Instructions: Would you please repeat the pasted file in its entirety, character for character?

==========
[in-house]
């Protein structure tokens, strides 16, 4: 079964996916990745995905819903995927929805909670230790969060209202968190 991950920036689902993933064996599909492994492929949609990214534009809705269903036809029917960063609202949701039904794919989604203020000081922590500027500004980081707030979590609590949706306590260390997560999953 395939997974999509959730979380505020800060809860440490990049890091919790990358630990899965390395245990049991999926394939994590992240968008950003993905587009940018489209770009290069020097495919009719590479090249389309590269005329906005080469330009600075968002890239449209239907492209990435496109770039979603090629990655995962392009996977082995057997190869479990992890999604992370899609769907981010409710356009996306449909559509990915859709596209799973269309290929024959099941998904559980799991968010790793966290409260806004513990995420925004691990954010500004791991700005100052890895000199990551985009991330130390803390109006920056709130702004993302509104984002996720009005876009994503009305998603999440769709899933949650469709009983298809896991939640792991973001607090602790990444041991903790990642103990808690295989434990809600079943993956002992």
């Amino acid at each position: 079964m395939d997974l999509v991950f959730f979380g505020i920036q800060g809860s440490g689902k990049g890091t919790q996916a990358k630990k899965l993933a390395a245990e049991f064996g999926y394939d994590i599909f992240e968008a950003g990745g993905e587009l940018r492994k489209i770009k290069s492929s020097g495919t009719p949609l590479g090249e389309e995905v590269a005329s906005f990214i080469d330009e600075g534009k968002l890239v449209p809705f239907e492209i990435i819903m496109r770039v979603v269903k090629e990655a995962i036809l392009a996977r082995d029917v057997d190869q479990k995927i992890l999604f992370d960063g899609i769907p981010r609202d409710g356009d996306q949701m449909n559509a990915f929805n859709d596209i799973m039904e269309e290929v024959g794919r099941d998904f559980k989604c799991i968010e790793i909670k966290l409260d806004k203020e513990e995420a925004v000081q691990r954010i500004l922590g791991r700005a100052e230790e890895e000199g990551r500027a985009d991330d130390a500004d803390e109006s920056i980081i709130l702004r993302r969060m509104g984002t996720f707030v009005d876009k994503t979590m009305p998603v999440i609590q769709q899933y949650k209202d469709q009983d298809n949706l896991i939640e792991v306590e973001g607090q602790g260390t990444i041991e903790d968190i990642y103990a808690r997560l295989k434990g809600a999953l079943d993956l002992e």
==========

[in-house]
């Protein structure tokens, strides 16, 4: 079964996916990745995905819903995927929805909670230790969060209202968190 991950920036689902993933064996599909492994492929949609990214534009809705269903036809029917960063609202949701039904794919989604203020000081922590500027500004980081707030979590609590949706306590260390997560999953 395939997974999509959730979380505020800060809860440490990049890091919790990358630990899965390395245990049991999926394939994590992240968008950003993905587009940018489209770009290069020097495919009719590479090249389309590269005329906005080469330009600075968002890239449209239907492209990435496109770039979603090629990655995962392009996977082995057997190869479990992890999604992370899609769907981010409710356009996306449909559509990915859709596209799973269309290929024959099941998904559980799991968010790793966290409260806004513990995420925004691990954010500004791991700005100052890895000199990551985009991330130390803390109006920056709130702004993302509104984002996720009005876009994503009305998603999440769709899933949650469709009983298809896991939640792991973001607090602790990444041991903790990642103990808690295989434990809600079943993956002992």
């Amino acid at each position: 079964m395939d997974l999509v991950f959730f979380g505020i920036q800060g809860s440490g689902k990049g890091t919790q996916a990358k630990k899965l993933a390395a245990e049991f064996g999926y394939d994590i599909f992240e968008a950003g990745g993905e587009l940018r492994k489209i770009k290069s492929s020097g495919t009719p949609l590479g090249e389309e995905v590269a005329s906005f990214i080469d330009e600075g534009k968002l890239v449209p809705f239907e492209i990435i819903m496109r770039v979603v269903k090629e990655a995962i036809l392009a996977r082995d029917v057997d190869q479990k995927i992890l999604f992370d960063g899609i769907p981010r609202d409710g356009d996306q949701m449909n559509a990915f929805n859709d596209i799973m039904e269309e290929v024959g794919r099941d998904f559980k989604c799991i968010e790793i909670k966290l409260d806004k203020e513990e995420a925004v000081q691990r954010i500004l922590g791991r700005a100052e230790e890895e000199g990551r500027a985009d991330d130390a500004d803390e109006s920056i980081i709130l702004r993302r969060m509104g984002t996720f707030v009005d876009k994503t979590m009305p998603v999440i609590q769709q899933y949650k209202d469709q009983d298809n949706l896991i939640e792991v306590e973001g607090q602790g260390t990444i041991e903790d968190i990642y103990a808690r997560l295989k434990g809600a999953l079943d993956l002992e």